Another idea for exposure is to donate books to some of the LGBT youth centers, or better to get other people to do that for you! I just donated a book to the Raleigh LGBT youth center from their wishlist (as a response to a plea from an m/m author re: the bathroom law thing) and just noticed on the website of the local LGBT youth center that I support that they have an Amazon wishlist, too ( *shrug*???

  2. Sadonna says:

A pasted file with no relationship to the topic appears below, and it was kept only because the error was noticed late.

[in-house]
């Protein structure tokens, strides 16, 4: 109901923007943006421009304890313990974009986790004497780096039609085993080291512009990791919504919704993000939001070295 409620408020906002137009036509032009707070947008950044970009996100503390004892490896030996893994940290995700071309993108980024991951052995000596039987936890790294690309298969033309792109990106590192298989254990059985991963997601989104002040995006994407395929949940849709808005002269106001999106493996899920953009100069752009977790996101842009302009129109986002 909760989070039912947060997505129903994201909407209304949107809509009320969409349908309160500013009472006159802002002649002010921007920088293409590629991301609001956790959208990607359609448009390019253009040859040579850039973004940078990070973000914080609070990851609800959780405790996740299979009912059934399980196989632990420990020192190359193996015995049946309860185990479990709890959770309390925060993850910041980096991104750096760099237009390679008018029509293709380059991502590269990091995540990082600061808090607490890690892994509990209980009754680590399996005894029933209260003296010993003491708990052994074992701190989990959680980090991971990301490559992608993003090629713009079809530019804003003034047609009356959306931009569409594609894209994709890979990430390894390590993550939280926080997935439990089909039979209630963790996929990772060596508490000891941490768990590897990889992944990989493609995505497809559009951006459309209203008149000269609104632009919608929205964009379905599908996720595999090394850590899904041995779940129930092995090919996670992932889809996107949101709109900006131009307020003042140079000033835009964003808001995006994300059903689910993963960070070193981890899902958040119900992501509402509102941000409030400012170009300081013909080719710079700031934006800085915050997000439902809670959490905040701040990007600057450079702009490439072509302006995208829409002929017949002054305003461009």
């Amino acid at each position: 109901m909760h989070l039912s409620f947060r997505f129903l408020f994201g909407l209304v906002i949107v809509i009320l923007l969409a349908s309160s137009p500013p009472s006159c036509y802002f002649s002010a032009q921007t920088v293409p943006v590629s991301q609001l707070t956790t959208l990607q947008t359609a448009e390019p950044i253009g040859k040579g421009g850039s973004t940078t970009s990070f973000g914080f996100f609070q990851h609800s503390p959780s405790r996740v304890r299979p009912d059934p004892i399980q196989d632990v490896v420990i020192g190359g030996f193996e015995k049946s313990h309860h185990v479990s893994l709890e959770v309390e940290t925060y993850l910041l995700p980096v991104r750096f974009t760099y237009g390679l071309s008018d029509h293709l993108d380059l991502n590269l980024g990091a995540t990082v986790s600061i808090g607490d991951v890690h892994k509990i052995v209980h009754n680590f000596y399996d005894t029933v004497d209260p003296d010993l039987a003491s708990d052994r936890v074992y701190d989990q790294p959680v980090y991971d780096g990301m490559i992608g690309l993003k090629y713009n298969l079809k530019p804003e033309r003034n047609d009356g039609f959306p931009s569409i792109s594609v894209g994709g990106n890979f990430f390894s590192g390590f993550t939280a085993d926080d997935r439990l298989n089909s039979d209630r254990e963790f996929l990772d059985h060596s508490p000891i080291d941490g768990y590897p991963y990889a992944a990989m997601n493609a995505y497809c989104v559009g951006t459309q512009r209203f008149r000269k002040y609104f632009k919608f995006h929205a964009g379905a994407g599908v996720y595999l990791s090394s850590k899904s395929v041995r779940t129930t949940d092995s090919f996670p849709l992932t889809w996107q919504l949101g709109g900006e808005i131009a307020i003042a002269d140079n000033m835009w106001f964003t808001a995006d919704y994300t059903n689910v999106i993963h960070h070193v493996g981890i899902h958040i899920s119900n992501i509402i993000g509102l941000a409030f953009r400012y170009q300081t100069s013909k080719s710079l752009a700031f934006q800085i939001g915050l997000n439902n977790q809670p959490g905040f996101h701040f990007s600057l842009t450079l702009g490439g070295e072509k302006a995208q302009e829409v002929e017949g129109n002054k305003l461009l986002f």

Excellent post and a good question. Have you been in touch with Kaje Harper who runs the YA group on Goodreads? She might have some ideas on YA blogs or other avenues for promoting YA books to the YA audience. I have to admit that I don’t read much YA these days so I’m not terribly aware of those sites that promote LGBTQ YA content. One thing I know they come up against in that group is the fact that many times this readership is quite limited on funds to purchase books and there are always the issues of libraries not carrying much in the way of LGBTQ literature at all – YA or not – and the ability/comfort level of young people getting books from the local library also. I know my library selection is pretty sparse 🙁 Maybe one or two David Levithan books and that’s it. I live in NW Indiana where it’s not always the best environment for young LGBTQ adults, but the town, the university and the mayor where I live pushed back strongly when that ridiculous “religious freedom” law was signed, so that’s a good sign at least.